Anxiety And Eye Pain

Written by Jim Folk
Medically reviewed by Marilyn Folk, BScN.
Last updated May 19, 2021

anxiety eye pain symptoms

Eye pain, pain in the eye or eyes, dull aches in the eyes, and sharp shooting eye pains can be symptoms of anxiety disorder, including anxiety and panic attacks.

To see if anxiety might be playing a role in your anxiety symptoms, rate your level of anxiety using our free one-minute instant results Anxiety Test, Anxiety Disorder Test, and Hyperstimulation Test.

The higher the rating, the more likely anxiety could be contributing to your anxiety symptoms, including sharp or dull pains in the eyes.

This article explains the relationship between anxiety and eye pain.

Anxiety Eye Pain symptoms common descriptions:

  • You have a sudden or gradual dull or sharp pain in one or both eyes.
  • This eye pain might last for a moment, a few seconds, or persist for minutes or hours.
  • Sometimes a dull pain or ache in the eyes can persist for days before it subsides.
  • Eye aches or pains can also be accompanied by redness in the eye or eyes, or show no signs of redness at all.
  • This symptom is often associated with the pain of “eye strain.”

This symptom can affect one eye only, can shift and affect the other eye, can migrate back and forth between eyes, and can affect both eyes at the same time.

Anxiety eye pain can come and go rarely, occur frequently, or persist 24/7 day after day. For example, you have eye pain once in a while and not that often, have it off and on, or have it all the time for many hours or days.

Anxiety eye pain can precede, accompany, or follow an escalation of other anxiety sensations and symptoms, or occur by itself.

It can also precede, accompany, or follow a period of nervousness, anxiety, fear, and stress, or occur "out of the blue" and for no apparent reason.

Eye pain anxiety symptoms can range in intensity from slight, to moderate, to severe. It can also come in waves where the pain is severe one moment and eases off the next.

Anxiety eye pain can change from day to day and from moment to moment.

All of the above combinations and variations are common.

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Why anxiety can cause eye pain

MEDICAL ALERT: Sudden eye pain can be an indication of a medical emergency. Unusual or unexplained eye pain should always be discussed with your doctor or eye doctor as soon as possible. For more general information, visit our medical advisory notification.

1. Stress response

Anxious behavior activates the stress response, which causes many body-wide changes that enhance the body’s ability to deal with a threat – to either fight or flee.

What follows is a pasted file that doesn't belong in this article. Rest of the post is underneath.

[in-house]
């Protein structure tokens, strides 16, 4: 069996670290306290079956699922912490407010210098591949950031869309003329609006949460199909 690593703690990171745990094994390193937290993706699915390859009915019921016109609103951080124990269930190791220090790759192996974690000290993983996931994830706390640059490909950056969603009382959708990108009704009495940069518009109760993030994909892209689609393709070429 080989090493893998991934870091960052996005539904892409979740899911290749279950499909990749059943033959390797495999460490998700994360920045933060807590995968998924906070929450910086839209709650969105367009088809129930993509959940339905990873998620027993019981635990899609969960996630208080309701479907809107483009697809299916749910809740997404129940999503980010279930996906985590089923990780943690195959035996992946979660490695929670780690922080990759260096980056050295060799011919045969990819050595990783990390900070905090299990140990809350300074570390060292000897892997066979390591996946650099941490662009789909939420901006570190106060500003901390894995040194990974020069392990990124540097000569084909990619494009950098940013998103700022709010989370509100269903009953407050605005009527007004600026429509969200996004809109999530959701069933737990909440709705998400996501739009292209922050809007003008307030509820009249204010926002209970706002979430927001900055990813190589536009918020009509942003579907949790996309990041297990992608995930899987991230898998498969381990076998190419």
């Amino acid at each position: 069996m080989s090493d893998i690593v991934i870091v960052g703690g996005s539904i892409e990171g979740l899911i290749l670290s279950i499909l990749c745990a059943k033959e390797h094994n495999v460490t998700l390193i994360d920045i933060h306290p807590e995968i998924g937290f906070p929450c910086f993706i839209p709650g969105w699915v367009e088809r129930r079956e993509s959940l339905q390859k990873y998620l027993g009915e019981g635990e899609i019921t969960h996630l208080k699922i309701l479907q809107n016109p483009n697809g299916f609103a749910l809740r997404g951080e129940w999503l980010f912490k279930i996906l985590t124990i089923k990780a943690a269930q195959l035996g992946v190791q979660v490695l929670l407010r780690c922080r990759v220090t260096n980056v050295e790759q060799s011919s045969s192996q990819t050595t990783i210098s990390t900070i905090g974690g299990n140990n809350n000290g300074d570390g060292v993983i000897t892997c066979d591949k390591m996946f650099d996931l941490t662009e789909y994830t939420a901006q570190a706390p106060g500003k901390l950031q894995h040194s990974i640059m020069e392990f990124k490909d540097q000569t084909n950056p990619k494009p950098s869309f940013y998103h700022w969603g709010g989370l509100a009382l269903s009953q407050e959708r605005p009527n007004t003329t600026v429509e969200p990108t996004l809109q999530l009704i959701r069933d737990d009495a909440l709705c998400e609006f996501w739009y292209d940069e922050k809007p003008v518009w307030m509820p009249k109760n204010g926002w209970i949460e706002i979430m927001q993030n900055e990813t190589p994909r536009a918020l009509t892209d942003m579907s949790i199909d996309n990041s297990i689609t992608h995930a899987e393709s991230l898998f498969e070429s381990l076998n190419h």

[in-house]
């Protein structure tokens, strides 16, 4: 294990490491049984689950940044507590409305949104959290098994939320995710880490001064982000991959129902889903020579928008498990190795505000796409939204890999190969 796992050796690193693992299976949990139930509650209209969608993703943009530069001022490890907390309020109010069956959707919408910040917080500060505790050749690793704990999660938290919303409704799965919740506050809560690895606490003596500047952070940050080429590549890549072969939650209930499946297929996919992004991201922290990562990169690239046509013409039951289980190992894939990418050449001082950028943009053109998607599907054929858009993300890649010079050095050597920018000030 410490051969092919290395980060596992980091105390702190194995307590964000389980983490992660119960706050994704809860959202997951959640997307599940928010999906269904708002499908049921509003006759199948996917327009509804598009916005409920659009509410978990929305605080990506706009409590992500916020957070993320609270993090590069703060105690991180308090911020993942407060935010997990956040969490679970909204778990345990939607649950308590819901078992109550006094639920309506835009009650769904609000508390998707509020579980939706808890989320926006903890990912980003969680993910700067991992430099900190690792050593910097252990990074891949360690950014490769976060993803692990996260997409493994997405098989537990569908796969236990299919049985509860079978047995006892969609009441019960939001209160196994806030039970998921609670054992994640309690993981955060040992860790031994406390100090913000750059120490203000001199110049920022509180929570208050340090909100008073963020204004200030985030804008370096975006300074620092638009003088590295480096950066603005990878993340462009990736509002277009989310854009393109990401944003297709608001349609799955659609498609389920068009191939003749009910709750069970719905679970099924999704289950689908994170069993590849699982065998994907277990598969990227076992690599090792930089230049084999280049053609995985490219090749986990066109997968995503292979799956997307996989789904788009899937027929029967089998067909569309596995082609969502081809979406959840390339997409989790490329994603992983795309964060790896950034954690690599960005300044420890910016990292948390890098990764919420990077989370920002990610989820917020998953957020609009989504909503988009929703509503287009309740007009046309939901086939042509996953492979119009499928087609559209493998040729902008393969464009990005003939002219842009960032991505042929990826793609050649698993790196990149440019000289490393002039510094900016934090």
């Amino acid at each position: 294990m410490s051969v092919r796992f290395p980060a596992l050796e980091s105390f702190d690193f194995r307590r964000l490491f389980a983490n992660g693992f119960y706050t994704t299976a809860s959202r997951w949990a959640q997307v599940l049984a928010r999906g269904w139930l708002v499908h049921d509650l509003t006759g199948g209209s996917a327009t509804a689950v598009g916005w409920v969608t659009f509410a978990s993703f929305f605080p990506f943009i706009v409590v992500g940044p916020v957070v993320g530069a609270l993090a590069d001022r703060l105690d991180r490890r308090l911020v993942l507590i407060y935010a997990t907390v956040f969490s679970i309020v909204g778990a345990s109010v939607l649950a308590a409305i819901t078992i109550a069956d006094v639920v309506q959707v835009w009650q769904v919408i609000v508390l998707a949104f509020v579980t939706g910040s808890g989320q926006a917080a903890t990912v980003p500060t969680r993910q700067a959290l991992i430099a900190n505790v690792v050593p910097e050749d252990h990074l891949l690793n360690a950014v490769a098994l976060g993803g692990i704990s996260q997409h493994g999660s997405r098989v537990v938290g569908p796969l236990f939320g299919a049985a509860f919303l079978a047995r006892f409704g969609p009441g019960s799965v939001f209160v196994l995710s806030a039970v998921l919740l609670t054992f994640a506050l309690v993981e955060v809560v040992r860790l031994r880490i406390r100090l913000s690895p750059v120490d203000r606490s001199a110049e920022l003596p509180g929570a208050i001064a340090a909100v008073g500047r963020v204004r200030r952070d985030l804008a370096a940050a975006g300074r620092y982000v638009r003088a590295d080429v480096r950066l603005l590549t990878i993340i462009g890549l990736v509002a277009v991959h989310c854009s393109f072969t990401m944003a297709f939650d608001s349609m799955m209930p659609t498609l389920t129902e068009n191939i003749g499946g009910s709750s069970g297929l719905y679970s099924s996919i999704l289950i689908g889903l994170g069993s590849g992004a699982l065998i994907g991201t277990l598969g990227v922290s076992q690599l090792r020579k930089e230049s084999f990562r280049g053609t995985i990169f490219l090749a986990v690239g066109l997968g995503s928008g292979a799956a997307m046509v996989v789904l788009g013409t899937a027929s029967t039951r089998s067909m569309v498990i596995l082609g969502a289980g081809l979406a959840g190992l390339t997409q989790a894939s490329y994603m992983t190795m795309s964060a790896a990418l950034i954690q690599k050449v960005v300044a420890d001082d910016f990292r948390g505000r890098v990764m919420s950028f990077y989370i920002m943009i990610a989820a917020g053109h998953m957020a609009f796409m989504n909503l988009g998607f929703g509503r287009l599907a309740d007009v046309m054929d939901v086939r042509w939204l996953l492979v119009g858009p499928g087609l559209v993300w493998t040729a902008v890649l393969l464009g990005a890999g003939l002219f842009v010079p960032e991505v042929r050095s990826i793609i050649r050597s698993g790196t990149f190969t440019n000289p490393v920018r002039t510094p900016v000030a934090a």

This survival reaction is often referred to as the fight or flight response, the emergency response, or the fight, flight, or freeze response (some people freeze when they are afraid like a “deer caught in headlights”).[1][2]

Visit our “Stress Response” article for more information about the stress response and its many physiological, psychological, and emotional changes.

Some of these changes include:

  • Stimulates the nervous system, which includes certain parts of the brain.
  • Heightens most of the body’s senses.
  • Tightens muscles so the body is more resilient to harm, including those that control eye movement.
  • Dilates the pupils in the eyes so that we can take in more visual information.
  • Reduces peripheral vision so that we can focus solely on the threat.

To name a few.

These sudden changes in eye function can cause pain in the eyes if the response is dramatic.

2. Hyperstimulation

When stress responses occur infrequently, the body can recover relatively quickly from the physiological, psychological, and emotional changes caused by the stress response.

When stress responses occur too frequently, however, such as from overly apprehensive behavior, the body has a more difficult time recovering.

Incomplete recovery can cause the body to remain in a state of semi stress response readiness, which we call “stress-response hyperstimulation” since stress hormones produced by the stress response are stimulants.

Hyperstimulation is also often referred to as “hyperarousal,” “HPA axis dysfunction,” or “nervous system dysregulation.”[3][4]

Hyperstimulation can cause the changes of an active stress response even though a stress response hasn’t been activated. Chronic anxiety and eye pain are common indications of hyperstimulation.

Visit our “Stress-response Hyperstimulation” article for more information about the many changes caused by hyperstimulation.

Moreover, in addition to causing muscle tension-related eye pain, hyperstimulation can also irritate the nerves associated with the eyes, which can cause nerve-related eye pain.

As the degree of hyperstimulation increases, so can the prevalence and persistence of eye pain.

Furthermore, hyperstimulation can exacerbate eye strain pain.